Re: deprecating /usr as a standalone filesystem?
Giacomo Catenazzi <email@example.com> writes:
> Roger Leigh wrote:
>> On Tue, May 05, 2009 at 05:41:06PM +0200, Stéphane Glondu wrote:
>>> Marco d'Itri a écrit :
>>>> I know that Debian supports this, but I also know that maintaning
>>>> forever large changes to packages for no real gain sucks.
>>>> A partial list of invalid reasons is: [...]
>>> How about: "my /usr is shared by many machines over NFS"?
>> That might have been a "traditional" reason for a shared /usr.
>> However, the package manager can't cope with this setup since
>> you have some components of a package installed locally and
>> some remotely for all systems using the "shared" part. It's
>> an impossible situation to actually cater for in real life.
>> Has anyone ever actually *done* this?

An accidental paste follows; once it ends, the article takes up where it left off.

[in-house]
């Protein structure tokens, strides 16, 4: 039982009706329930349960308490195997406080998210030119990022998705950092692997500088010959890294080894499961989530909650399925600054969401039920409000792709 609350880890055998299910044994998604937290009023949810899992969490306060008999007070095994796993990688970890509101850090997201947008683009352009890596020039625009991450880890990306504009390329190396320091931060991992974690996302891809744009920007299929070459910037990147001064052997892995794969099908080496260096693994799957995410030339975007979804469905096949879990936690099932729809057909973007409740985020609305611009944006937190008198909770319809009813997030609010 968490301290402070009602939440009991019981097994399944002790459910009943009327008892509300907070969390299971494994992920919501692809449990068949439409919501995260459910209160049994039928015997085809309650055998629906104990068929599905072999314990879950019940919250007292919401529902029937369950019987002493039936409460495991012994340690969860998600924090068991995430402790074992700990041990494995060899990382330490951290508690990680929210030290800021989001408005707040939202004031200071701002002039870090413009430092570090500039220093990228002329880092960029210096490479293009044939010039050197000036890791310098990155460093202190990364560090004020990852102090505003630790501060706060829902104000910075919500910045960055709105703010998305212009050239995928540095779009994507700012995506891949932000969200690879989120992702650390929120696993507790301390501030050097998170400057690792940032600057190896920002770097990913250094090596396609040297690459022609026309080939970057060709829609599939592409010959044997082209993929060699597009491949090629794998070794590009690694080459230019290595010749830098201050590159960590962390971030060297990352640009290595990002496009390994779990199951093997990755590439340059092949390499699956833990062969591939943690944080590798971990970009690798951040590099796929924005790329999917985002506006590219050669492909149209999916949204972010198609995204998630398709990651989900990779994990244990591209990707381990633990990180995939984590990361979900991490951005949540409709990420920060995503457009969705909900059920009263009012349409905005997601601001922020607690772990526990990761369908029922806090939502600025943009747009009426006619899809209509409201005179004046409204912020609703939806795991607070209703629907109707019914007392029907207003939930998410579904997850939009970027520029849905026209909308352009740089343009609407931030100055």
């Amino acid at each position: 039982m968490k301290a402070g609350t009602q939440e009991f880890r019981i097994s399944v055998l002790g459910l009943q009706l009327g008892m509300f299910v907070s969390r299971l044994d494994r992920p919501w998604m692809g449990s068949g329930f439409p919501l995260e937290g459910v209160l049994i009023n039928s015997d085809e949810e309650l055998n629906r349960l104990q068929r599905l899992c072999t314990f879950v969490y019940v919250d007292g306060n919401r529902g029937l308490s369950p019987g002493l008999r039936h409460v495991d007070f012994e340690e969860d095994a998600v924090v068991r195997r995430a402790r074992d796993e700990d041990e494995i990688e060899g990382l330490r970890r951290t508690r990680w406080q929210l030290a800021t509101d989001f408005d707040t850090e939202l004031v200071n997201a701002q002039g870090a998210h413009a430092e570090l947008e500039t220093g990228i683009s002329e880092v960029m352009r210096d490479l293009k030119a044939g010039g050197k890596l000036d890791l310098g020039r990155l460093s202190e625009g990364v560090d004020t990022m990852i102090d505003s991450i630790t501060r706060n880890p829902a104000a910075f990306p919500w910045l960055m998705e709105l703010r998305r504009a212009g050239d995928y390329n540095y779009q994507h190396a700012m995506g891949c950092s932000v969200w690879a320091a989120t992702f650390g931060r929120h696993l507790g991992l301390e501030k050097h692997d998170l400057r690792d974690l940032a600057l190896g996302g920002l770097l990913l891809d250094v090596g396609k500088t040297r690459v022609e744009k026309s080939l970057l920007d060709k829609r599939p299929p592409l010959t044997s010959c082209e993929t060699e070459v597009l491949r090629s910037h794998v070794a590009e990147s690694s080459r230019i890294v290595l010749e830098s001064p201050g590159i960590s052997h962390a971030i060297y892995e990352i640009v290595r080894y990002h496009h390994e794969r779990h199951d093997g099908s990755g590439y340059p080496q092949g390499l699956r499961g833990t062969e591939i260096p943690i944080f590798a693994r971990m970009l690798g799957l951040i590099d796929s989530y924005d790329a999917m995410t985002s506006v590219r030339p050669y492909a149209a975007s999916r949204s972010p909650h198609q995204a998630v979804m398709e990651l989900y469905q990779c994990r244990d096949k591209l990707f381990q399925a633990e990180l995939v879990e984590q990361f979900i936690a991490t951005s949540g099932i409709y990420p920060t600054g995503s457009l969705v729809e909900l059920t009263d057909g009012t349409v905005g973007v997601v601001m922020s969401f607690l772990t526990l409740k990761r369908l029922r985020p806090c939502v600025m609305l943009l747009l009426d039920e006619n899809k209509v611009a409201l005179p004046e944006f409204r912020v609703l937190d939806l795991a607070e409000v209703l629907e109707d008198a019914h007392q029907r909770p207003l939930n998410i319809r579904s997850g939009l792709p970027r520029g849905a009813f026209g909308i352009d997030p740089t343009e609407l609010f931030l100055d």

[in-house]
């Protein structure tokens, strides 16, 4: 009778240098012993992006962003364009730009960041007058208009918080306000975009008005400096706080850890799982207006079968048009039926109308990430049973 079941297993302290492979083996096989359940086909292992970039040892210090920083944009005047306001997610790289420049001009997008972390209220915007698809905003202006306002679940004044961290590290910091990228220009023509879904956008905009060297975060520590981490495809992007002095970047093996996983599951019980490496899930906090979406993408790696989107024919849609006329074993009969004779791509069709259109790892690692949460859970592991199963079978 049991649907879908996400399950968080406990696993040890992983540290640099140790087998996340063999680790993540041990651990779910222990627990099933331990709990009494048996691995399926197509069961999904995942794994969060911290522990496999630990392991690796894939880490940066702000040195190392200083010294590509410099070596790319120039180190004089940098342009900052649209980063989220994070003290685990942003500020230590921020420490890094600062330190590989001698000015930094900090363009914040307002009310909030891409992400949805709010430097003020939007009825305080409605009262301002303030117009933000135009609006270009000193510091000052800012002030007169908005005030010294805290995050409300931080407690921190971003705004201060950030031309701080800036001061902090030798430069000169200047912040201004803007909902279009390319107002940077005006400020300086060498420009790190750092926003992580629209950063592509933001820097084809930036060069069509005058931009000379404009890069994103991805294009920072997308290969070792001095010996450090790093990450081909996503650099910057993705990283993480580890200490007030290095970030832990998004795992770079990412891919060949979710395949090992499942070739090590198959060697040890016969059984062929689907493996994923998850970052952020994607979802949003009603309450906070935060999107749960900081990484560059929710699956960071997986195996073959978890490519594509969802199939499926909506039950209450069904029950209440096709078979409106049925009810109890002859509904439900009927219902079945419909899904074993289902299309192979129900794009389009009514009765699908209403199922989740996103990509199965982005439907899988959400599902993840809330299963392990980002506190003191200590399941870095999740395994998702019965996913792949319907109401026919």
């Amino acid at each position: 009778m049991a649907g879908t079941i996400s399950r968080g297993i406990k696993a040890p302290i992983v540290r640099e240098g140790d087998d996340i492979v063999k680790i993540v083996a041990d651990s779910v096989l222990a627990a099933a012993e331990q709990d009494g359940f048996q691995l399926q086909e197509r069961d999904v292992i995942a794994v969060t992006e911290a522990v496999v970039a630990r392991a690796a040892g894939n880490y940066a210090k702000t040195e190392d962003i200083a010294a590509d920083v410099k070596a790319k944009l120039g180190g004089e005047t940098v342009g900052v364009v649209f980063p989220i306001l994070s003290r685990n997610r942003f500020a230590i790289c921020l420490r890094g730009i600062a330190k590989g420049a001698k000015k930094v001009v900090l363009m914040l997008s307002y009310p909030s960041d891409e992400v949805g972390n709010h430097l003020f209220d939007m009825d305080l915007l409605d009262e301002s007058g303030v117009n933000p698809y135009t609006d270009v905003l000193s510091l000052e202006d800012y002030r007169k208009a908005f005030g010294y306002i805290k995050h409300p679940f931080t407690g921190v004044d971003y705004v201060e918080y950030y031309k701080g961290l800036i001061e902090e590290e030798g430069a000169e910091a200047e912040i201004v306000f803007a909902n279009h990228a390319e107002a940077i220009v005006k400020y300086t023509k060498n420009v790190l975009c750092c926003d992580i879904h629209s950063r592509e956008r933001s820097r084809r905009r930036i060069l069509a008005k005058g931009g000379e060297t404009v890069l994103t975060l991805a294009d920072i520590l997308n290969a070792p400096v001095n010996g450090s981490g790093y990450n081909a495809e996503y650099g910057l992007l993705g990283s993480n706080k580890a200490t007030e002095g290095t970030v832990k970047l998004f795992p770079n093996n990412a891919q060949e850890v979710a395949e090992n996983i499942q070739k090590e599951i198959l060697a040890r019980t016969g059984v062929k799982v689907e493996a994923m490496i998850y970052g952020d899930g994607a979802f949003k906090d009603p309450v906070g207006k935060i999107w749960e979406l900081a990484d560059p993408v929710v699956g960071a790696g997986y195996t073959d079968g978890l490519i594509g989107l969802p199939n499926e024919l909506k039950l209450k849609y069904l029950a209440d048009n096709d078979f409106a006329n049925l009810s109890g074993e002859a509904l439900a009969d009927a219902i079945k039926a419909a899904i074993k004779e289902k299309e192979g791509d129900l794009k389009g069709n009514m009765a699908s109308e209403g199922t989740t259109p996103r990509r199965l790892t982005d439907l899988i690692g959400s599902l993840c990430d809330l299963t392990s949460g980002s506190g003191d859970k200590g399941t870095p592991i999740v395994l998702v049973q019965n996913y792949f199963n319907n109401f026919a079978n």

> So why we created /usr/share (and moved documentation) ?
.oO(preparing for Multiarch support :)
> I see a lot of parallel installed system, so in this case
> I see no problem on sharing /usr.
> [BTW one of the most important conference is not LISA, about
> such configurations?]
> But also I don't think it is a problem sharing usr
> on multiple system with multiple configurations.
> On non public working stations, one doesn't run randomly
> programs. If I installed mysql-server on a system,
> it will work on such system, but if I install on
> an other system, it work also on the other system,
> occupying only one instance.
> I don't see problem from package management
> (also because we have a nullpotent dpkg), so
> we can upgrade from multiple system without problems.
apt-get install libmysqlclient16
apt-get remove --purge libmysqlclient16
and suddenly your other system has a broken mysql-server.
With your setup you can only install packages savely but not remove
them. Which one can decide to live with.
>> Looking at GNU/Hurd, /usr is a symlink to /. If we were to make
>> /usr non-separable, maybe this would be the way to go.
> or plan9, which bind mount all /*/bin into the main /bin.
> I can live with such solution, but please allow us to use /usr
> in a different (maybe shared) partition.